- Fisting - Any sexual activity which can lead to cuts in the lining of the arse can increase the risk of transmission. Plenty of water based lube should be used, and for added protection gloves can be worn.
- Unprotected oral sex - Although small, there is a risk of getting HIV through unprotected oral sex, especially if you have bleeding gums or sores in your mouth.
- Unprotected vaginal sex - Significantly increases the risk of HIV transmission.
A lot of people do not have any symptoms when they become infected with HIV. Other people may have a flu like illness, aching muscles or joints, develop a rash, have swollen glands or have night sweats. However, we can get these symptoms without having HIV.
The only way to know for sure if you have HIV is to go for a test.
Getting a HIV test
We all put things off, and making the decision that now’s the time to get tested for HIV is a very individual one.
But knowing what your status is, will probably take away some of that stress and anxiety, and could potentially improve your long term health. Whether the test turns out to be positive or negative, knowing your status means you can look ahead and plan for the future.
However, if you decide not to go ahead with a HIV test, getting yourself armed with all the up to date information about HIV and safer sex will certainly put you at an advantage, than just brushing the subject aside.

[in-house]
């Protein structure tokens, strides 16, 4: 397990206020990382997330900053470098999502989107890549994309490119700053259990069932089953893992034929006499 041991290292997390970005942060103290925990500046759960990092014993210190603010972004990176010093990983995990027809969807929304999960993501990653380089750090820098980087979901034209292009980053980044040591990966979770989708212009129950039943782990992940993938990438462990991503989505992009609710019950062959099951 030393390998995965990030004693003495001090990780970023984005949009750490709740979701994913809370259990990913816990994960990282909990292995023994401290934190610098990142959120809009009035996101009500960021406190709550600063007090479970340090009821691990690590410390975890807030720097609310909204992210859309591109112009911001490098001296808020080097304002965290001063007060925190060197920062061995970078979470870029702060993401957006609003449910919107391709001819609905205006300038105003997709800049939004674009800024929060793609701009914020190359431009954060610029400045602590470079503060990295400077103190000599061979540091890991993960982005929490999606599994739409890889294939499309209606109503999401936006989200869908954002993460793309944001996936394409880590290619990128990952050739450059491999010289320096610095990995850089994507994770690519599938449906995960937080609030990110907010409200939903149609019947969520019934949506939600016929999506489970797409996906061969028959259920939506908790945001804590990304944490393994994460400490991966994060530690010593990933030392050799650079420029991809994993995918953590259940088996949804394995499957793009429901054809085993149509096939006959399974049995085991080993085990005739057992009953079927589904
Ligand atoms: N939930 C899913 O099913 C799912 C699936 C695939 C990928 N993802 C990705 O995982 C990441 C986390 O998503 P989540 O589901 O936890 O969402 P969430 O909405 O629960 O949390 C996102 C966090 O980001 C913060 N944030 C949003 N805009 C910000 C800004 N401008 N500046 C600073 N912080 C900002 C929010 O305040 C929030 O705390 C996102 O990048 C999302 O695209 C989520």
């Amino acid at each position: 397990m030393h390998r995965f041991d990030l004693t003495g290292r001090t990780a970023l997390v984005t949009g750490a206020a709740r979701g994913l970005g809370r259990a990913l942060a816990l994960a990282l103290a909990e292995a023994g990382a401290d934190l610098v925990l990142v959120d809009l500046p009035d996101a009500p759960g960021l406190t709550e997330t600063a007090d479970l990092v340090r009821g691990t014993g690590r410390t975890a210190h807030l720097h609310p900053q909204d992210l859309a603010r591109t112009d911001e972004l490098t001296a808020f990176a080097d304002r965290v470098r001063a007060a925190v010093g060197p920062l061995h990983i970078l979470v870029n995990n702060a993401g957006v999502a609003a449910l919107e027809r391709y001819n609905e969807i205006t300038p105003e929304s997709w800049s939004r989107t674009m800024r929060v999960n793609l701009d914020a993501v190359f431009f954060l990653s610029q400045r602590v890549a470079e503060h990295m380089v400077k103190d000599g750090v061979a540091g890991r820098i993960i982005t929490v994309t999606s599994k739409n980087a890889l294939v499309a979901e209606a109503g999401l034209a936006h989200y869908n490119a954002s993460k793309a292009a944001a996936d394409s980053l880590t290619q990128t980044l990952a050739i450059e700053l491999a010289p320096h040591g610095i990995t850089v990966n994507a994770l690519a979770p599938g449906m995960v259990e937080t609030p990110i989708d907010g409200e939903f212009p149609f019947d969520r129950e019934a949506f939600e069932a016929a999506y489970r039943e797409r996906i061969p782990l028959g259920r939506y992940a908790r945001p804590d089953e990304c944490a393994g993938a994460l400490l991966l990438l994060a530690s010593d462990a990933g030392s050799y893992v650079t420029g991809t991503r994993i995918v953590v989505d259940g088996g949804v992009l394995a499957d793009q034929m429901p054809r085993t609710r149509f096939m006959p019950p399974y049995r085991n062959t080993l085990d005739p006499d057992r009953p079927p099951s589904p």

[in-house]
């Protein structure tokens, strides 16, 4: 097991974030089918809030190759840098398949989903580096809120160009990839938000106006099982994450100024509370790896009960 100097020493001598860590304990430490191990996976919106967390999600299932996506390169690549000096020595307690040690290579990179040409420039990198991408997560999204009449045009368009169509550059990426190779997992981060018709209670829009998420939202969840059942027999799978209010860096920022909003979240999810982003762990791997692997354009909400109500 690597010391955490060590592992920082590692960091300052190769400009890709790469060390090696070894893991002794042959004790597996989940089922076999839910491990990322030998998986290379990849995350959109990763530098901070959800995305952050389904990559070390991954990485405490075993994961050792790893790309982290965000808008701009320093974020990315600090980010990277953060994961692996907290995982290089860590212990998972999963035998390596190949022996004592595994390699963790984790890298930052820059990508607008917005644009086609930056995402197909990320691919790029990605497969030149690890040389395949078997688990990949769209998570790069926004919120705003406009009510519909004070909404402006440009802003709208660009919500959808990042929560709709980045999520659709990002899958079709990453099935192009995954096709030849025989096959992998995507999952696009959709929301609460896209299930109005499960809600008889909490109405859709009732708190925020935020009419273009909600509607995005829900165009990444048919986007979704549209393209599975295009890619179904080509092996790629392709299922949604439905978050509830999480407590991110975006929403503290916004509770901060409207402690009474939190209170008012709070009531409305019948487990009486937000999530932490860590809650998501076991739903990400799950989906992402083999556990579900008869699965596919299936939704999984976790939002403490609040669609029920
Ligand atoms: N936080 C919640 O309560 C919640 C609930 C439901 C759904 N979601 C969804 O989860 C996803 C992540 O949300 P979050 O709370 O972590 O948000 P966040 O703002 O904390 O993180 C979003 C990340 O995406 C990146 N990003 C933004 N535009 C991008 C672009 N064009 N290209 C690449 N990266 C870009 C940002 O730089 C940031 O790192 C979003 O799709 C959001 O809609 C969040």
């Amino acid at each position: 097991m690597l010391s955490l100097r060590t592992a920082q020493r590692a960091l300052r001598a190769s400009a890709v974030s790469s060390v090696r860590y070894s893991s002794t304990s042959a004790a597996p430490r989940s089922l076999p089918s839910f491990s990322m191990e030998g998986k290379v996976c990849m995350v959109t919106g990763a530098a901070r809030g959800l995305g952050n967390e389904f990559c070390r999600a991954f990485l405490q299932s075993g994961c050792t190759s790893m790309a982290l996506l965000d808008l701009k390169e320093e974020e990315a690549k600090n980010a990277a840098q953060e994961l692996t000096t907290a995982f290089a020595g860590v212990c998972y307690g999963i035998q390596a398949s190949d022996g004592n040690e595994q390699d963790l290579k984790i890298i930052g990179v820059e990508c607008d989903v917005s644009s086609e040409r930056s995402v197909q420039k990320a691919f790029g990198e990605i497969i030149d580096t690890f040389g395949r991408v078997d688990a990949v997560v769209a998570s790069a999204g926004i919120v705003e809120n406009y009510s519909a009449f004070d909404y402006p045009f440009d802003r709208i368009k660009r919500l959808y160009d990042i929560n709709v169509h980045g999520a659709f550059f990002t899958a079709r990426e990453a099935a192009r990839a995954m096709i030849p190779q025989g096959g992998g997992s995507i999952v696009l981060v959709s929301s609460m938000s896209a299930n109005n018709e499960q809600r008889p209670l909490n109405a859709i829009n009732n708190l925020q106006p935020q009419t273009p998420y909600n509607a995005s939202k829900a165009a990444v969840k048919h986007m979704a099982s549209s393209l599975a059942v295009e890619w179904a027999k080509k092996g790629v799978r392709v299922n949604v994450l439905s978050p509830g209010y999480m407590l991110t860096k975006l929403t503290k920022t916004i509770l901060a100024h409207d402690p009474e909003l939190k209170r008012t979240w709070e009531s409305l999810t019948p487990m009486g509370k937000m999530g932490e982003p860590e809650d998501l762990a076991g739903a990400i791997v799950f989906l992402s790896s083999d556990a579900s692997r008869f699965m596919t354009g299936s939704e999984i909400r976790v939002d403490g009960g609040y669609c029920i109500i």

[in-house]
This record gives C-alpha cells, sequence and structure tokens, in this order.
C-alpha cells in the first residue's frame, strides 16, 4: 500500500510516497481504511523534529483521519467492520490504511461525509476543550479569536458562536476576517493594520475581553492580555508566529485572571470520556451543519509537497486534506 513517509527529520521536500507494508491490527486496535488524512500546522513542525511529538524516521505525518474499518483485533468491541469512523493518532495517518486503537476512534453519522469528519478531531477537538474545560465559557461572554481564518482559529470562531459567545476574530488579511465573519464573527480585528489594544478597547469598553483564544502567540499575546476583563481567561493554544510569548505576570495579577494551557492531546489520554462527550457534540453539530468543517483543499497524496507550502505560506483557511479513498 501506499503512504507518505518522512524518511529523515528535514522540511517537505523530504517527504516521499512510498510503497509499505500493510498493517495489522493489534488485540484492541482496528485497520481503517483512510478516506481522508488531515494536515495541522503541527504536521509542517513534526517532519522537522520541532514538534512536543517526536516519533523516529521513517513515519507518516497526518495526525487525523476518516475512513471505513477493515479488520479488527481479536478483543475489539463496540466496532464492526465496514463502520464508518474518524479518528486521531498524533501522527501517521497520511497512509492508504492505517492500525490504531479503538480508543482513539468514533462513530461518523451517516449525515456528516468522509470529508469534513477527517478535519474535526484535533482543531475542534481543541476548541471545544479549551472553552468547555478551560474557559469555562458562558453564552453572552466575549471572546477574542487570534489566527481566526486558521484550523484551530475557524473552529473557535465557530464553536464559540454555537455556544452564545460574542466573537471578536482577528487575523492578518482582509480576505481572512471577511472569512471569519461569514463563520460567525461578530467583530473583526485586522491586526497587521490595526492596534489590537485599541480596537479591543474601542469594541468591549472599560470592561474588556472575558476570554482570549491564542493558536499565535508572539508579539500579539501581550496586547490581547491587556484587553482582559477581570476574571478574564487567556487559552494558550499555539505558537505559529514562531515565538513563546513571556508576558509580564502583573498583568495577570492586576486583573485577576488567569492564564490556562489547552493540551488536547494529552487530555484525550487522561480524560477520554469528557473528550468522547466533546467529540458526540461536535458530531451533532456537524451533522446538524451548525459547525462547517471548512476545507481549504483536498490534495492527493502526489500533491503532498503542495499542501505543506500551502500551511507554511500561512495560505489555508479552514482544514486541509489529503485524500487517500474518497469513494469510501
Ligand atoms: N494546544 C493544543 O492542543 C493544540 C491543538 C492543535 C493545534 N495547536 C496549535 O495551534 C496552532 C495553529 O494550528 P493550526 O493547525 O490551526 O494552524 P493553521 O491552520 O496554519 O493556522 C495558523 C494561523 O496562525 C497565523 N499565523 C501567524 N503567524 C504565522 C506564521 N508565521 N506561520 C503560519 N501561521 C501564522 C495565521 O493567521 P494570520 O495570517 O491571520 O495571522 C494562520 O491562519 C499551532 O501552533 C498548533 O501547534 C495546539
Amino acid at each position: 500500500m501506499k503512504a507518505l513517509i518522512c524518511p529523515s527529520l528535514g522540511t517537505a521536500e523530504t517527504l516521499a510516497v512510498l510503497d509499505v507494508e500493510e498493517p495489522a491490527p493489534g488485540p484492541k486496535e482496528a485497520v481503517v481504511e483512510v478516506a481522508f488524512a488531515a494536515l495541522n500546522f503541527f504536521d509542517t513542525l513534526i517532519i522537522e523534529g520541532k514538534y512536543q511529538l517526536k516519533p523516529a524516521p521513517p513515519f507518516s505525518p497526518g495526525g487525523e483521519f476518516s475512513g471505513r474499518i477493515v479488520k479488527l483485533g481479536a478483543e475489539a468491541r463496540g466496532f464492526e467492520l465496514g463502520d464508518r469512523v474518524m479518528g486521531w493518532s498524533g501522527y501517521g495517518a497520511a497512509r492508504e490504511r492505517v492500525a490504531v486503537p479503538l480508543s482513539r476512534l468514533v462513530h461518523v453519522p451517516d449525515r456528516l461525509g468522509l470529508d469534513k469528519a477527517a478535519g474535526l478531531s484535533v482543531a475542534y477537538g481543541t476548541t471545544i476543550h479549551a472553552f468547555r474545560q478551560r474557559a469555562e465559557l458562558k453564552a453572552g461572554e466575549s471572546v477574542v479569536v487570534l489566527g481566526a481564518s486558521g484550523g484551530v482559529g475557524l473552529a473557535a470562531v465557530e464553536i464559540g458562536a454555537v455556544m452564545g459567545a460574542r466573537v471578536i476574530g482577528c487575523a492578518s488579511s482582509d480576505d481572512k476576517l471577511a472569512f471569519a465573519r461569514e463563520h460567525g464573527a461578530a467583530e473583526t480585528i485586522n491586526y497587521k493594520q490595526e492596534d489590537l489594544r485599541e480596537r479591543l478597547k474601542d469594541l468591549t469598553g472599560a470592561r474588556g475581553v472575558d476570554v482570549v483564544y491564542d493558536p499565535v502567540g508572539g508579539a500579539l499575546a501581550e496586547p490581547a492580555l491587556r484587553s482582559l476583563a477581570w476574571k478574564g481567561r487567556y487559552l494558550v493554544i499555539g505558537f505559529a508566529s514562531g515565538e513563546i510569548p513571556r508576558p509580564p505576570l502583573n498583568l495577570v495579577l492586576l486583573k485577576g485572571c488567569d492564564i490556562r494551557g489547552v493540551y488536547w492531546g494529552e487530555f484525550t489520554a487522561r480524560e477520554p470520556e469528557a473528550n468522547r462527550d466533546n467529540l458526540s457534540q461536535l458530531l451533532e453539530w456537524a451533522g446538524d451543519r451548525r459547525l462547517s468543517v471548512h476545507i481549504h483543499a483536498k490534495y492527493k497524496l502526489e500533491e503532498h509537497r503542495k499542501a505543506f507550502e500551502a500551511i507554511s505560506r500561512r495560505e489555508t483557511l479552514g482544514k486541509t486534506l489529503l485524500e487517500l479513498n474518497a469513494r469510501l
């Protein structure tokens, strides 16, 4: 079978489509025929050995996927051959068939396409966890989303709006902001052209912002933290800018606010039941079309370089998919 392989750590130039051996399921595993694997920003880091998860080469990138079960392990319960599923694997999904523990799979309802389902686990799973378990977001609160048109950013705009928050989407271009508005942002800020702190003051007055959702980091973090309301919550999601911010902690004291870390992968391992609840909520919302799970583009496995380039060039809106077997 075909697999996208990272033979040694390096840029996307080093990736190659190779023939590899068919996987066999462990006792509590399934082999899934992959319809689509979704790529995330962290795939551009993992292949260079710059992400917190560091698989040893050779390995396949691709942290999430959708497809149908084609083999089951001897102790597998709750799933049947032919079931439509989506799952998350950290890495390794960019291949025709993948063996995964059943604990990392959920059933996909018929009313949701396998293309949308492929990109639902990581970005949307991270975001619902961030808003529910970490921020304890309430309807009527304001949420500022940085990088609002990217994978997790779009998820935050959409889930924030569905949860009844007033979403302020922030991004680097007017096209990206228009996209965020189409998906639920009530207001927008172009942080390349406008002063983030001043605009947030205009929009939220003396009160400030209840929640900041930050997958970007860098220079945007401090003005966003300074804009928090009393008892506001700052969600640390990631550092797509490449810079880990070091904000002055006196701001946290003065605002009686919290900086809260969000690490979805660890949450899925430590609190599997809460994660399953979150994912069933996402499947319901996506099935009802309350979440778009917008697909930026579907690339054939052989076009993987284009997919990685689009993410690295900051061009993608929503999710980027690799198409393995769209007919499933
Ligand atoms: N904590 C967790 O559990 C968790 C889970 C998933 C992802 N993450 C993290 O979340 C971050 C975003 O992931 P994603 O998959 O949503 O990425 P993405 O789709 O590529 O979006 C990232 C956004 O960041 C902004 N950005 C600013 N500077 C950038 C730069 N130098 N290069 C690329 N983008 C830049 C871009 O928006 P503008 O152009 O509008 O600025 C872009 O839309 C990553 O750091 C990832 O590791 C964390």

Advantages of early diagnoses
There are many reasons why you may decide not to have a HIV test. Some people choose to put off having a HIV test even if they are worried and are therefore diagnosed late – sometimes this can be years after initially becoming HIV positive.
The advantages of early diagnosis are:
- You can monitor your health effectively.
- You can plan for the future.
- You can start treatment when required, reducing damage to your body.
Late diagnosis is a serious problem in relation to health complications and HIV related deaths, and therefore, the earlier you are diagnosed the more likely you are to be able to manage the infection and lead a healthier life.
Unfortunately, nearly half of gay men that attend a sexual health clinic leave without being tested for HIV.
This means that many people who are HIV positive are completely unaware of their status. The test itself is a blood test that looks for antibodies rather than the virus itself. They are available from sexual health clinics, and if the test is performed here the results are completely confidential.
It is important to remember that the antibodies can take up to twelve weeks after infection to show, so if you have knowingly put yourself at risk you would need to wait for this ‘window period’ to pass before going for a test. An earlier test may not give a conclusive result. If the test finds these antibodies then you are said to be HIV positive, similarly if no antibodies are found then you are HIV negative.
Some GUM clinics will also recommend that you talk to a health adviser before taking the test, and they will also talk to you when you get your results.